Tag Archives: protection

Hiding


Some Christians

have enrolled in the

witness protection plan.

They are hiding

in plain sight.

JCandler

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Speak Up

Posted: 02 Oct 2014 01:11 AM PDT

Psalm 107:2

Let the redeemed of the Lord say so, whom he hath redeemed from the hand of the enemy,” Psalm 107:2.

In 2007, I was on a trip with a group of college students from my church. We were staying the night in a hotel in Jackson, Mississippi when we were awakened early in the morning to the sound of screams and chaos. When I made my way out the door of my room to see what was going on, I noticed two girls from our group dragging a child’s body out of a pool and another of our girls performing CPR on another child.

Once the rescue responders arrived and relieved our girls I learned exactly what had happened. Two young children had snuck out of their hotel room and decided to go for a swim. When one of the children got caught in a rope in the pool the other jumped in to help. Both kids were unable to swim and would have drowned if not for the actions of a few girls from our group. The kids’ lives were saved as a result of the quick actions of these outstanding ladies. The story made the news both in Mississippi and back in our hometown in Arkansas because stories of rescue are worth telling.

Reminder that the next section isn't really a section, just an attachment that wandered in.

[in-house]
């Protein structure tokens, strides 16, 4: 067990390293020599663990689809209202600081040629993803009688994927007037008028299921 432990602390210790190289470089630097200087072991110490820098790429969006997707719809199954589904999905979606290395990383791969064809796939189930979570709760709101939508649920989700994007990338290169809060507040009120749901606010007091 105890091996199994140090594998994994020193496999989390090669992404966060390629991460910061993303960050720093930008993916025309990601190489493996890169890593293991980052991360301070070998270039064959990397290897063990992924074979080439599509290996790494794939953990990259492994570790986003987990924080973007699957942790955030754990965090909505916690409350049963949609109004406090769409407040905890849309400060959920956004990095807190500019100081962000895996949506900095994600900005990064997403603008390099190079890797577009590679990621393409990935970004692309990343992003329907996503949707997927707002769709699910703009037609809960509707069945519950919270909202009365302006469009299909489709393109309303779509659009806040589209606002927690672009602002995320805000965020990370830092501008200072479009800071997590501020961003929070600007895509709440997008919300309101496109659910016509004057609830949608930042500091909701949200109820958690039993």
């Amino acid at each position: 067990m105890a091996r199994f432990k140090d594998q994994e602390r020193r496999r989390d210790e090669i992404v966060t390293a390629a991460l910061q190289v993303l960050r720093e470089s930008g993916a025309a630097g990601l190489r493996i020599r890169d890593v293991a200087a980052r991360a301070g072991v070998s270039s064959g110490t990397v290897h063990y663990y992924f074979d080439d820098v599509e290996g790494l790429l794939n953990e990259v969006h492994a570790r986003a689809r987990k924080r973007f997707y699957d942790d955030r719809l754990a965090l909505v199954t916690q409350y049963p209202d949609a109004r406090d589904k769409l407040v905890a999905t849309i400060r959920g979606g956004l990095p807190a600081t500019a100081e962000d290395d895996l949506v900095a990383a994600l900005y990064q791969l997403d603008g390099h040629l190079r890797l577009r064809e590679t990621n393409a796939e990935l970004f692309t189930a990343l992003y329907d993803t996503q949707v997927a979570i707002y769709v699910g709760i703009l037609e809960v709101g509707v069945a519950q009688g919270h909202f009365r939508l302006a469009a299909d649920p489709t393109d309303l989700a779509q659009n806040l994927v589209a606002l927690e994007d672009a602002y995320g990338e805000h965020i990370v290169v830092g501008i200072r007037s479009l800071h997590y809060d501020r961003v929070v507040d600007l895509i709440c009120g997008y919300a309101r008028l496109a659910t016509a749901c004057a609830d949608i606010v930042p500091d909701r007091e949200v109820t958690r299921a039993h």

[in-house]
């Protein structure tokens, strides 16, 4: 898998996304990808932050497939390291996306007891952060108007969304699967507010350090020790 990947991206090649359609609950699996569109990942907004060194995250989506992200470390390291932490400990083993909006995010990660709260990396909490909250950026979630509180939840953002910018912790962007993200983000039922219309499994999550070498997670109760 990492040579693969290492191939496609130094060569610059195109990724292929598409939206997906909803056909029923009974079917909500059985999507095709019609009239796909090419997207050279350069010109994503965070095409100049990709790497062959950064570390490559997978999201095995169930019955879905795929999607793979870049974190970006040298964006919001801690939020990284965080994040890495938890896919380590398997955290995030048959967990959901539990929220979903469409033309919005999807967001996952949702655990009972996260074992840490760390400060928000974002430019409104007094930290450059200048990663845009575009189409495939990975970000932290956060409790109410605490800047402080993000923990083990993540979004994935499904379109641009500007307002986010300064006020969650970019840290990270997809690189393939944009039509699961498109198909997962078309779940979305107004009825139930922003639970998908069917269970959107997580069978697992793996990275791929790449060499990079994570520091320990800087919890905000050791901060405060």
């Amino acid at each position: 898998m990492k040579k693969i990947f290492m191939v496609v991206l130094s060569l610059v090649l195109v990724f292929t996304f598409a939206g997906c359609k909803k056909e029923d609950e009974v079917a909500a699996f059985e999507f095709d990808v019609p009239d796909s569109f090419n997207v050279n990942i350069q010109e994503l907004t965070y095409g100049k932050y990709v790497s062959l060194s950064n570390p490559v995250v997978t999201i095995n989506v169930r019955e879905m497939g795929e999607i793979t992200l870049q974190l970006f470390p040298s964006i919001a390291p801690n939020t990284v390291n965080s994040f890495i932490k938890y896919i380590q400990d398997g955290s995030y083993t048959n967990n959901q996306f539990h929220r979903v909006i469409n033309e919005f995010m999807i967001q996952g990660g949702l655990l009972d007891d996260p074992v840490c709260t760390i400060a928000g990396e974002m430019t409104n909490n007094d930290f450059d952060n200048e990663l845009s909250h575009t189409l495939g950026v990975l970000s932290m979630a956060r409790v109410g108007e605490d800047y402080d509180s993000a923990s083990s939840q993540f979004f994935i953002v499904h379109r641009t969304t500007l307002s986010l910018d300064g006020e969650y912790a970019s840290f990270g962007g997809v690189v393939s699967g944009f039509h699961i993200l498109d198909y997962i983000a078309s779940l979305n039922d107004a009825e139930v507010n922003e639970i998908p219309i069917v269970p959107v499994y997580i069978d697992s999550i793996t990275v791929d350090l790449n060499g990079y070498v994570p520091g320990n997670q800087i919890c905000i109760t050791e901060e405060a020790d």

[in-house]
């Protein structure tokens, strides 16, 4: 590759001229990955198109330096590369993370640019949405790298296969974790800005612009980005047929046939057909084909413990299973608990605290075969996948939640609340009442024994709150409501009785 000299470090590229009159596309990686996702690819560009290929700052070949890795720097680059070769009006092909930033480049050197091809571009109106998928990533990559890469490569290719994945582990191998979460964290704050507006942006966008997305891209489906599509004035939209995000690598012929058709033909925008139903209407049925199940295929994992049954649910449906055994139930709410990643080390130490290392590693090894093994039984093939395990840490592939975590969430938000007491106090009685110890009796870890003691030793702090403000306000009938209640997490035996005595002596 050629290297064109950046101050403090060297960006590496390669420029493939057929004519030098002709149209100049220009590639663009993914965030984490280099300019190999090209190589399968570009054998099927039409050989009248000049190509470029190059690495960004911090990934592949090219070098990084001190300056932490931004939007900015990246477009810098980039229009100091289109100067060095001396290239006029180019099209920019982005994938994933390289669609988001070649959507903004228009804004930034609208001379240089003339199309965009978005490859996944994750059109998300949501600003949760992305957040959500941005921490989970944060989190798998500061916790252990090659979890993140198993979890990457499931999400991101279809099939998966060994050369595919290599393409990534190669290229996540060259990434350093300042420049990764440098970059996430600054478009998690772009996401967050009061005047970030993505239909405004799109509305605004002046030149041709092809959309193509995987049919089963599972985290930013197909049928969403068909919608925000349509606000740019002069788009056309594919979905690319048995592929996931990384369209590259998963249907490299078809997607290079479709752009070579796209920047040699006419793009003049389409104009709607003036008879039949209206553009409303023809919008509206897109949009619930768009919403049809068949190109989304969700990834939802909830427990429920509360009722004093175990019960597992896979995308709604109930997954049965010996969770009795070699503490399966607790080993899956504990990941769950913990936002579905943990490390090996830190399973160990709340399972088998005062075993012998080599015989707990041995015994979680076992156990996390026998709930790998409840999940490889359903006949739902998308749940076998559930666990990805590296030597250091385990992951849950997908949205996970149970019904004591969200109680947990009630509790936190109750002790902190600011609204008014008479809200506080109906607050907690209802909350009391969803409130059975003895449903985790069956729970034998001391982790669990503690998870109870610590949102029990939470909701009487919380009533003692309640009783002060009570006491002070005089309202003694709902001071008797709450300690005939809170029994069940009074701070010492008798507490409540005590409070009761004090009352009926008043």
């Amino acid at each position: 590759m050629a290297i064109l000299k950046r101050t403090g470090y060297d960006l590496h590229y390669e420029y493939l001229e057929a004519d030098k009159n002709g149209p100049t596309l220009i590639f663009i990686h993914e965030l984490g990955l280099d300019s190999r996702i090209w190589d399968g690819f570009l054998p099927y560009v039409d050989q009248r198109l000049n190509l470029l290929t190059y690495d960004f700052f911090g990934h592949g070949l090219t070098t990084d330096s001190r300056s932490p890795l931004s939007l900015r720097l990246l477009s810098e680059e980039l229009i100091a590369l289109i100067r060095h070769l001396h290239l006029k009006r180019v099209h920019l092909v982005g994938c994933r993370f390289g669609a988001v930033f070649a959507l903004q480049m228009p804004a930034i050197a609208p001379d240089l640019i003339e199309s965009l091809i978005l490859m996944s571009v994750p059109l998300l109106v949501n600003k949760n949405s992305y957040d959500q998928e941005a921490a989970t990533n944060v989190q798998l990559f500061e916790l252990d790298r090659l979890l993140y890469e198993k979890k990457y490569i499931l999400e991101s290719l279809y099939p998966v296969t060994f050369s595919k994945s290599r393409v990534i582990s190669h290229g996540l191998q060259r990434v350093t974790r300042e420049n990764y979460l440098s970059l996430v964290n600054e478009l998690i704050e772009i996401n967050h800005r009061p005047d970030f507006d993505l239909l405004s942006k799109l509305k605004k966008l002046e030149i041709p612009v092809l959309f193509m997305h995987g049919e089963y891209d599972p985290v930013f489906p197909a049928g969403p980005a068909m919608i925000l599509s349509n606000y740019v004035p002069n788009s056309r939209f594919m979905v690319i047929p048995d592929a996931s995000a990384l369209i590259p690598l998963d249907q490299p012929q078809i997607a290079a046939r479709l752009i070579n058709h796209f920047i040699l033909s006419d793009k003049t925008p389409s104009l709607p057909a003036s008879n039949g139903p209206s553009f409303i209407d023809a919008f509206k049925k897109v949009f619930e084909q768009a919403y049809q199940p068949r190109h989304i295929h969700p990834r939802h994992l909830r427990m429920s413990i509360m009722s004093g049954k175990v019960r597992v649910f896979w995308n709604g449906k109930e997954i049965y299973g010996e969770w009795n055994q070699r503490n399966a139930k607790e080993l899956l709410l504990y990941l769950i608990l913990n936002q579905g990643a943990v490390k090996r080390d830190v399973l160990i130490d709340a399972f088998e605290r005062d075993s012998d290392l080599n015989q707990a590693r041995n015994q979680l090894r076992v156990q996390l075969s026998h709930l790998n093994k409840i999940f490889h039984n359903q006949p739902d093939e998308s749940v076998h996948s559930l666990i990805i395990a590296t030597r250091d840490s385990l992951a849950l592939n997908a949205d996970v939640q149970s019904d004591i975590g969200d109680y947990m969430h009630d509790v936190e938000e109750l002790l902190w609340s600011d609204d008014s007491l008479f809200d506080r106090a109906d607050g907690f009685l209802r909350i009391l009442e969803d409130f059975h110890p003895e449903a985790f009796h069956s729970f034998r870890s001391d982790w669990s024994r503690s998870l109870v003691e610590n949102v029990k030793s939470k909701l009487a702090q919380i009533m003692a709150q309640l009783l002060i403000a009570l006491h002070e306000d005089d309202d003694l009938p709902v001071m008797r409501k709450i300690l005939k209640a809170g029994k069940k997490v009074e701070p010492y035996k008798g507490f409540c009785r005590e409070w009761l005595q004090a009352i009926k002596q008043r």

Redeemed: the Hebrew word for redeemed, padah, brings the idea of rescue or protection. In today’s verse we are commanded that the “redeemed” of the Lord should “say so.” We learn that those who have been rescued and protected by God should speak up and speak out! Has the Lord redeemed you?

If so, then say so! We have been redeemed not only from our enemies, but also from the enemy. We have been redeemed from sin! That is a story of redemption.

Redemption stories are worth telling.

 

JUST ASKING

Do you have a story worth telling?

Nathan Rogers

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God’s Protection  


 

Psalm 3

But thou, O Lord, art a shield for me; my glory, and the lifter up of mine head,” Psalm 3:3.

David’s description of God’s protection from his enemies is as an old-fashioned, Irish, bare-fisted boxing match: “thou hast smitten all mine enemies upon the cheek bone; thou hast broken the teeth of the ungodly” (verse 7). It did not take long for David’s enemies to learn not to fear him; rather, they feared David’s God who protected him. However, the precursor to this psalm was one of David’s favored sons, Absalom, who was taking the kingdom from his father by military coup.

Absalom was a man’s man, David’s kind of man, a handsome warrior-type with nine pounds of hair. At one time David may have even contemplated favoring Absalom to be the next king of Israel. In spite of Absalom’s rebellious spirit, David showed him much favor. All the while Absalom was pretending to serve his father, he was planning treachery.